I thought I’d get a bit artsy fartsy with you all this afternoon and feature two really creative projects by Parisian architecture firm 37.2 (made up of Francesca Bonesio and Nicolas Guiraud). First up we’ve got “cook on the wild side”. This domestic installation is a portrait of our client Lise. Made of multiple oak pieces, it shows two distinctive sides of Lise’s personality. The corridor side is a very symmetrical, neat, precise and tidy structure that turns wild. The kitchen side is a very instinctive, light and chaotic design that seems more fragile. What a fun way to hide an ugly hood fan!
And this is a little ‘out there’ but the scenery is so beautiful and the structure has such an impact… Sloping House is a makeshift shelter that clings to the side of an extinct volcano in the Puy de Serveix, in France’s Massif Central. Built from recycled timber by the artists themselves, this sculptural one-person refuge, seems to erupt from the grassy slope, as if the structure’s wooden planks are being flung out of the earth only to reform into the neat lines of an archetypal hut. On entering, you will be forced to crouch, as in a boat descending a wave. You will have the feeling of literally plunging into a skyless landscape and it is only when you seat yourself down on the strange, angular recliner within that the sky will reappear and you will experience the unique sensation of this peculiar vantage point.
A few posts ago there was much debate about a Soviet bunker conversion. Bad history vs. good design. Can new lives and loves erase the horror, the harm? The Nak is a reconverted horse knackery, partly reconstructed to become a private weekender in the bush near Trafalgar in Victoria, Australia. Wolveridge Architects have created a home that is beautiful and functional while sitting solidly in its bush setting like the agricultural/industrial building it once was. The death of horses has given way to new life, new use. Thoughts? Can good adaptive design rehabilitate not just the building but the building’s history?
Thank you Simon Devitt
Here is another house designed by Swiss architect Ralph Germann that I received lots of big juicy photos of. This one like the one I blogged Friday is another take on a modern cabin so I’m totally smitten right off the bat. I have always been intrigued by homes with odd shaped windows placed unconventionally, and the windows in this home are just that. I love that some are low and horizontal (perfect in a bedroom so you have a great view from the bed), and others tall and narrow only providing a glimpse of the scenery beyond.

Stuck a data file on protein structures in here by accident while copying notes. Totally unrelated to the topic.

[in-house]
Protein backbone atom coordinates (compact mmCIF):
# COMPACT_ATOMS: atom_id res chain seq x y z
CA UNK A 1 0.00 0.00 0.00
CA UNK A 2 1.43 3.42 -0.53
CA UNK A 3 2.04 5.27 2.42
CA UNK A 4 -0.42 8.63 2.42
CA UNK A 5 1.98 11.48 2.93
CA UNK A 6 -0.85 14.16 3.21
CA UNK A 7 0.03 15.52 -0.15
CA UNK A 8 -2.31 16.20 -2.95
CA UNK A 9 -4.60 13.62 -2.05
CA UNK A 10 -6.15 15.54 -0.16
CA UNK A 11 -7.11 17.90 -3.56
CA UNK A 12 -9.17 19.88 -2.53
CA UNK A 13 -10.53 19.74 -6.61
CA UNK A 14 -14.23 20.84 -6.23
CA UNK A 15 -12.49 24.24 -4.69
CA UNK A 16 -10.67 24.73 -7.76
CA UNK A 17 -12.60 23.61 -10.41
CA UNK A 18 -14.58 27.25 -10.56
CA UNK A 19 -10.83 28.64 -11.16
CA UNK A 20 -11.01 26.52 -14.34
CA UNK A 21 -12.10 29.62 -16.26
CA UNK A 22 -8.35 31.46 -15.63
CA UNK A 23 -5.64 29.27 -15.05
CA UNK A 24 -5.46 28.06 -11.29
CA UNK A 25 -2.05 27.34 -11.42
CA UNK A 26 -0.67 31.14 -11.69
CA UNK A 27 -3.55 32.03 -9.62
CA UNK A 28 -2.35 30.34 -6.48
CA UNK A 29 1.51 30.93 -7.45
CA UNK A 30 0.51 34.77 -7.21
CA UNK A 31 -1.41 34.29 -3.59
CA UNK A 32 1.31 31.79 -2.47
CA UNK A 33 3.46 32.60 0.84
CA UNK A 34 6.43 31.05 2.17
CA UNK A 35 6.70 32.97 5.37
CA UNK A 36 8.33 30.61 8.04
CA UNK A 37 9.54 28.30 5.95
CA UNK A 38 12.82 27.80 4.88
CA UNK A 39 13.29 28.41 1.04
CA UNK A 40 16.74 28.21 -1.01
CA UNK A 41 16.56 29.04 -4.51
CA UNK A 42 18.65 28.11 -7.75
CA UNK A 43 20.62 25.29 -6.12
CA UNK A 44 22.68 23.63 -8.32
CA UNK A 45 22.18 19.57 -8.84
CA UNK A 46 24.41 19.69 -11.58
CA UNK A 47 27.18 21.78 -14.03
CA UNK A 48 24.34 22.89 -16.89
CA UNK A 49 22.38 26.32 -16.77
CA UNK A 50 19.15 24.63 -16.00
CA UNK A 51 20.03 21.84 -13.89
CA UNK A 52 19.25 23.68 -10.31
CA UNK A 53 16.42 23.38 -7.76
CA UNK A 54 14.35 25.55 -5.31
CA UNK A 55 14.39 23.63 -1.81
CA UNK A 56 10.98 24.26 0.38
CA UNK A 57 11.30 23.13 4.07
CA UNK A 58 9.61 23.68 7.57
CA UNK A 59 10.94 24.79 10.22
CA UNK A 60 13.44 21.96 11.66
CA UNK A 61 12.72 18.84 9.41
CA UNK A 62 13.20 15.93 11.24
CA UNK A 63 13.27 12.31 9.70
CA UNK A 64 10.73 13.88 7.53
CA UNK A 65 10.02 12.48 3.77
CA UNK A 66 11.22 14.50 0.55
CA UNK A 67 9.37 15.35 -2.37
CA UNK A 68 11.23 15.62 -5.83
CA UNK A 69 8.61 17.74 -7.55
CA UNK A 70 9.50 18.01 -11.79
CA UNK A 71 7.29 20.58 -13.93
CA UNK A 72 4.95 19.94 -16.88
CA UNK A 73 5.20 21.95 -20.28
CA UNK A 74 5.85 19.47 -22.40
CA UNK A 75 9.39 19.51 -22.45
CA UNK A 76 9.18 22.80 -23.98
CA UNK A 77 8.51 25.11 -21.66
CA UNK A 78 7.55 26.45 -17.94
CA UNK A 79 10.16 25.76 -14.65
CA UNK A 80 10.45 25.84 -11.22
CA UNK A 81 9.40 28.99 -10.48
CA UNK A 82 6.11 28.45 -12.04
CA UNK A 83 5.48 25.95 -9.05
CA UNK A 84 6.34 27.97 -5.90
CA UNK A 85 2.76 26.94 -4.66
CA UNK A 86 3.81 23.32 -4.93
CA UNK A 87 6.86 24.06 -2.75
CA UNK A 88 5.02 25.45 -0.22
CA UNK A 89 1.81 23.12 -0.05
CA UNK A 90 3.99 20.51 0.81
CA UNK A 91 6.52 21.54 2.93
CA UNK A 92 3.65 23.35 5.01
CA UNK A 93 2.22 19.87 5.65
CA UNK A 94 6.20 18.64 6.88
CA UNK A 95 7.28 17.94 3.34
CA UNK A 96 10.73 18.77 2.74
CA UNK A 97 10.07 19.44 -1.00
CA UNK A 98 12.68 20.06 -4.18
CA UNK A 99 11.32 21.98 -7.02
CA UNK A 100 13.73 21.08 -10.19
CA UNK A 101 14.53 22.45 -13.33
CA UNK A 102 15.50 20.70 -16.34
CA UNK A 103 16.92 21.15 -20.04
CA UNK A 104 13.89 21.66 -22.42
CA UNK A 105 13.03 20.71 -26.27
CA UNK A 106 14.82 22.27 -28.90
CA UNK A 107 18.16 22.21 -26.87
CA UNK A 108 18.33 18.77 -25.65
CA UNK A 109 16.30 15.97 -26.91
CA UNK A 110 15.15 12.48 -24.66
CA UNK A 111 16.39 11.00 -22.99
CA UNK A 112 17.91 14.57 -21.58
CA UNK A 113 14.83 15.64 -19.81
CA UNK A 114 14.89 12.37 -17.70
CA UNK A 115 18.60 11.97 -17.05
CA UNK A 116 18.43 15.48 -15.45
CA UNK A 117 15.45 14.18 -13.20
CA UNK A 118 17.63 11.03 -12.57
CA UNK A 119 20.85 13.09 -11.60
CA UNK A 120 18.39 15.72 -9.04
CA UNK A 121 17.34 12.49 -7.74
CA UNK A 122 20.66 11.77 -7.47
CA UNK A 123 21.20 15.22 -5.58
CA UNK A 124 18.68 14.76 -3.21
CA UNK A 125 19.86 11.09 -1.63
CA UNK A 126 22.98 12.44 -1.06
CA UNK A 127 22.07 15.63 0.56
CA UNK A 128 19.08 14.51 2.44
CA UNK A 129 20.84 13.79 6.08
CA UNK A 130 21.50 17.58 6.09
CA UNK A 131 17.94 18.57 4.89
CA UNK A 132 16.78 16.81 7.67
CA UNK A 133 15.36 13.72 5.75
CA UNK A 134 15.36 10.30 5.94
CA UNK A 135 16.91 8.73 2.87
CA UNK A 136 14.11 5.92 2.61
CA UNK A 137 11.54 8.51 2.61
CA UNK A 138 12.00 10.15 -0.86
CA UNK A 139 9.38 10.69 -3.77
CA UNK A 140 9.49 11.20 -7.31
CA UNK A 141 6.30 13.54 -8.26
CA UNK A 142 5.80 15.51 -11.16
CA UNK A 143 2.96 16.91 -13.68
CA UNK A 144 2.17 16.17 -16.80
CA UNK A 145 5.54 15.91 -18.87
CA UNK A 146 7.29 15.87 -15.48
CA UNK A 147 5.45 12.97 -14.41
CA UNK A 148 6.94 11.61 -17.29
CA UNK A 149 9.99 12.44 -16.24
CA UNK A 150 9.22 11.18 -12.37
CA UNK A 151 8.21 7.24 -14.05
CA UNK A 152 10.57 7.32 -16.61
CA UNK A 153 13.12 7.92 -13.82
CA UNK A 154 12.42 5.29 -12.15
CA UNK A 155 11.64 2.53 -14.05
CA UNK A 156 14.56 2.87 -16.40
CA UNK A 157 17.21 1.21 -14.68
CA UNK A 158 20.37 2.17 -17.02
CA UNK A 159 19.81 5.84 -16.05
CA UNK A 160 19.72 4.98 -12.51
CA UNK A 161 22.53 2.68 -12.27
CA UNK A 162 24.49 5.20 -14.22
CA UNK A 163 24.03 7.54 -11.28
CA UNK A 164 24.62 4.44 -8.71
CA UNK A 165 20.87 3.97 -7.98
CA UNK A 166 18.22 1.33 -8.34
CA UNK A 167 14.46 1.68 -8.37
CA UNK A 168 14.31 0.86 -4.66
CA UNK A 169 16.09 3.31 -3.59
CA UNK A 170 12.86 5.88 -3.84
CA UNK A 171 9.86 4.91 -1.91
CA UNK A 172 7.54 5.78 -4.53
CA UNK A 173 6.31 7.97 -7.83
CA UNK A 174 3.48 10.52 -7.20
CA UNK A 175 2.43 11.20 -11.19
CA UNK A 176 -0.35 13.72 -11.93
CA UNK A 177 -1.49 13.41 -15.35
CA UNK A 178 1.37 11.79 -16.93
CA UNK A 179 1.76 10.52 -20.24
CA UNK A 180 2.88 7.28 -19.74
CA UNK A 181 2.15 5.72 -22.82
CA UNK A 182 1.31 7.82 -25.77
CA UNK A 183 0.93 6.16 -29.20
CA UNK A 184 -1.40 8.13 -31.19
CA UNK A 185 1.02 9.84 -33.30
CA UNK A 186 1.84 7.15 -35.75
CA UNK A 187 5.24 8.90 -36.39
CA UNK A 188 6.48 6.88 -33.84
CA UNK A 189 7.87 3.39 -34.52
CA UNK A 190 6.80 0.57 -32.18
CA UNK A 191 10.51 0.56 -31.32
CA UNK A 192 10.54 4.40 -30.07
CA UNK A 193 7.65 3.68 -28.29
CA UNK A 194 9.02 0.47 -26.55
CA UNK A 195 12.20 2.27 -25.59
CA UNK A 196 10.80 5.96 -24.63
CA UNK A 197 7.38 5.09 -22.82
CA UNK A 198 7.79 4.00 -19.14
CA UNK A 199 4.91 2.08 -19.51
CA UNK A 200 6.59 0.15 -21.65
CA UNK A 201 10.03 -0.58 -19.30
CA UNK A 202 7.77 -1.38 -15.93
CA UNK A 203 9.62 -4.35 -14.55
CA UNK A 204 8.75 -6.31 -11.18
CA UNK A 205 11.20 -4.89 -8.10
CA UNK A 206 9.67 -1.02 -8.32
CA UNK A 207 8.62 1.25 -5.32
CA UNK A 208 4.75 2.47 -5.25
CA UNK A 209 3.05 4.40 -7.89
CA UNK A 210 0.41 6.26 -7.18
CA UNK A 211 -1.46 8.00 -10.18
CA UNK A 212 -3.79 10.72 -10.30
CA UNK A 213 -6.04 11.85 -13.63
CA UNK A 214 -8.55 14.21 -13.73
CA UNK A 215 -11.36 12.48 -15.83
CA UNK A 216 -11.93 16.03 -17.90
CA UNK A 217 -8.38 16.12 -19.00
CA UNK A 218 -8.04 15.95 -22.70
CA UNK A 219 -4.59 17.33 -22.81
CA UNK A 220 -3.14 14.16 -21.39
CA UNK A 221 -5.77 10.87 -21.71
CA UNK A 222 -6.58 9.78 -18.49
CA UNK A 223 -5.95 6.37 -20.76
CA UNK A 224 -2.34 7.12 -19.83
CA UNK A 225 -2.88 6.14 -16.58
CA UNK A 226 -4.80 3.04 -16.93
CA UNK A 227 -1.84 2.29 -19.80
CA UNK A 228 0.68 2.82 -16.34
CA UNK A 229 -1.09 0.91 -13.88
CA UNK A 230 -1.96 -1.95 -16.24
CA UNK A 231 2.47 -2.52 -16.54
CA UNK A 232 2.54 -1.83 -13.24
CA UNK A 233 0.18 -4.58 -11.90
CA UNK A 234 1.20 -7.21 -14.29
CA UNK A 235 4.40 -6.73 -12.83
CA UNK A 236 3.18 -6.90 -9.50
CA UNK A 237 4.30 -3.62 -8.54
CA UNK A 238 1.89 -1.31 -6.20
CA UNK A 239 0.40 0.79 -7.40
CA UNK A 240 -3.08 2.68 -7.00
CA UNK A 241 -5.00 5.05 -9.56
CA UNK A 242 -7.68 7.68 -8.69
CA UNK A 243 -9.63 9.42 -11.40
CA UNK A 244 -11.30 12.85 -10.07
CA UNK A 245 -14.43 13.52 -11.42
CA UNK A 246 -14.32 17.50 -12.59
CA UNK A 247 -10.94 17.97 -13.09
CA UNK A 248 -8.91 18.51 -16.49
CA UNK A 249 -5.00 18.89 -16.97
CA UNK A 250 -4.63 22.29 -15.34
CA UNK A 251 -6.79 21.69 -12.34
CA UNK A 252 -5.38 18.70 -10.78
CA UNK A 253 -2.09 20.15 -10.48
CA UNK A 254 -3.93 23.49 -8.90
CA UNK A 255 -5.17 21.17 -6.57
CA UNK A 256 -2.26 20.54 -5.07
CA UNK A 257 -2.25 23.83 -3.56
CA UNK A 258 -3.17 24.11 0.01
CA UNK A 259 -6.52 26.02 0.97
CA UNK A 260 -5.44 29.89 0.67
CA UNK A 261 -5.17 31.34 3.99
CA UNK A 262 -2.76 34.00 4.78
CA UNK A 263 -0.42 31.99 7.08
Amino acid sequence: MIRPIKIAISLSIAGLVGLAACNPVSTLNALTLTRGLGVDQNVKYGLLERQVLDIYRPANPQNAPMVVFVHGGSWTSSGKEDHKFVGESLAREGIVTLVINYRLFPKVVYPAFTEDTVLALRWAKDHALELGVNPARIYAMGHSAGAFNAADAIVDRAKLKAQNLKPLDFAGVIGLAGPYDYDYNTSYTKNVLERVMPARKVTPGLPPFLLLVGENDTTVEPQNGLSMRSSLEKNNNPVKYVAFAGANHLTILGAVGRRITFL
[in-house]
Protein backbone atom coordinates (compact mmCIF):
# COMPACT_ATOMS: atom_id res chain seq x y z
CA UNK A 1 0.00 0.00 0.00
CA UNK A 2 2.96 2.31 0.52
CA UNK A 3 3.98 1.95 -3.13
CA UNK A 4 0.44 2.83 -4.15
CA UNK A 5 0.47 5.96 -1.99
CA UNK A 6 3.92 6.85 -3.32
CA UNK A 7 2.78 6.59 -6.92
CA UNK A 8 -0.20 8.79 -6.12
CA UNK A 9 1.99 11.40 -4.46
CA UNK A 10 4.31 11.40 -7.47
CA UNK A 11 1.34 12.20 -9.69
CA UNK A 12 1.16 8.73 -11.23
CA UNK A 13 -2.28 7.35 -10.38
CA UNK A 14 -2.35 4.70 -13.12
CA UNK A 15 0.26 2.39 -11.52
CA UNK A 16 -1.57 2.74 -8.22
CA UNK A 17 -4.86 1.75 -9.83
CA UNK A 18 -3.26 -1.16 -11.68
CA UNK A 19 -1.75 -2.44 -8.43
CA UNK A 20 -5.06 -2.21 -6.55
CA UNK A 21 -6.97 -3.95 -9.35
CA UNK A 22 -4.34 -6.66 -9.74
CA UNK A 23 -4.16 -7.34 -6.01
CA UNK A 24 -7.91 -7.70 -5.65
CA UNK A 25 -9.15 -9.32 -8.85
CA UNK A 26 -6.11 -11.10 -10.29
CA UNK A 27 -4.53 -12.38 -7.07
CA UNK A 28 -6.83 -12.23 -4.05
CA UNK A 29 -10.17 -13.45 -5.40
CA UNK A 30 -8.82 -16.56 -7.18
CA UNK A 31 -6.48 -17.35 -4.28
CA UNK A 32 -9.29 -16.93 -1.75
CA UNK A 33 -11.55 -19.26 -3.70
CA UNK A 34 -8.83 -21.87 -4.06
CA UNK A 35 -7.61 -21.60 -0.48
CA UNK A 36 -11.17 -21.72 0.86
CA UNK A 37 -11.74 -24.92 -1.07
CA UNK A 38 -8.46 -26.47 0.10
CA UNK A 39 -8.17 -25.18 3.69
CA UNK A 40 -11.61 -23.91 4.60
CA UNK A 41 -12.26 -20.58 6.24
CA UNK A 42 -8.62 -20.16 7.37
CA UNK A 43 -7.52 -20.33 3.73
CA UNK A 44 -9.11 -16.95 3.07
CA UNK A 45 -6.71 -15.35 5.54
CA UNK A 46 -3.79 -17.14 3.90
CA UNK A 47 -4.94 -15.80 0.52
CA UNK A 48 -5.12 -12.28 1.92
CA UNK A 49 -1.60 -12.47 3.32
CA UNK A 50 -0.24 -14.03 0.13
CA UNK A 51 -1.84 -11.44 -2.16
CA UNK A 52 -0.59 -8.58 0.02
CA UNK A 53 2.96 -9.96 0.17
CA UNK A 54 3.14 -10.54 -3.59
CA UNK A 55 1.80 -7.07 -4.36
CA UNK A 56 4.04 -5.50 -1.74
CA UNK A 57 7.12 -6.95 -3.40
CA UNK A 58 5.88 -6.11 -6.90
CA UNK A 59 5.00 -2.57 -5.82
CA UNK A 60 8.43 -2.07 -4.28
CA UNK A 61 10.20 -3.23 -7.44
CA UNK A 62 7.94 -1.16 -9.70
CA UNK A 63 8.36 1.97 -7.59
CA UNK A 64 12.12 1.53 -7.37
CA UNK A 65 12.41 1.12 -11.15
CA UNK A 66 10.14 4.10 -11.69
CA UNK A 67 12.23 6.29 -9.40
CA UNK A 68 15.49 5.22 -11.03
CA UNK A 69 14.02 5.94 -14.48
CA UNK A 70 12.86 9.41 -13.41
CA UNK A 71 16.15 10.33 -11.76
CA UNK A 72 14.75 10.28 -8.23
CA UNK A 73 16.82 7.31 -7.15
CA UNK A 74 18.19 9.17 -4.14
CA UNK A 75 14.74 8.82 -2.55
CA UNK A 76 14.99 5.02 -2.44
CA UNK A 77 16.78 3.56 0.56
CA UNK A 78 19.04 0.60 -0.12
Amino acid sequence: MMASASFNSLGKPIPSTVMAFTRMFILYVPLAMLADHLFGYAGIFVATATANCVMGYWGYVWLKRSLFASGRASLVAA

A couple of weeks ago I featured Swiss architect Ralph Germann…but it turns out I used some photos I shouldn’t have. OOPS! I was kindly sent lots of juicy photos of 2 projects I am allowed to feature (thanks Ralph and Christiane!), so here is one of them. I LOVE this home because it has the “modern cabin” vibe I desperately want for my new house.
Arsenal B47 – The owner of the arsenal wanted to convert this former Swiss army building, constructed during the Second World War, into a habitable space. Ralph Germann’s transformation involved inserting a glass cube into the old structure, an option which meant he didn’t have to touch the patina of the walls, and was able to preserve the roof and some historic details such as the “charge maximum 1500 kg au m2”[maximum load 1500 kg/m2] sign on the wall. Whilst wishing to preserve this testimony to the past, the architect retained only simple materials – noble and solid – including larch, slate, glass and metal. And by interpreting them using clean, pure lines, he has given the chalet a timeless feel. To avoid sliding into an atmosphere of austerity, Ralph Germann has added an unexpected touch of colour behind the cloakroom door: a bold shade of fuchsia. This design, functional above all else, places the emphasis on light and space. To achieve the second, the architect has designed another cube – but in wood this time. Set within the heart of the glass structure, it houses the WCs, cupboards, and even the bed, which folds up when not in use. This optimizes space in this area, which measures only 49 m2.
(Furniture and interior design: Ralph Germann. Photography: Lionel Henriod. Photo stylist: Patricia Schmid.)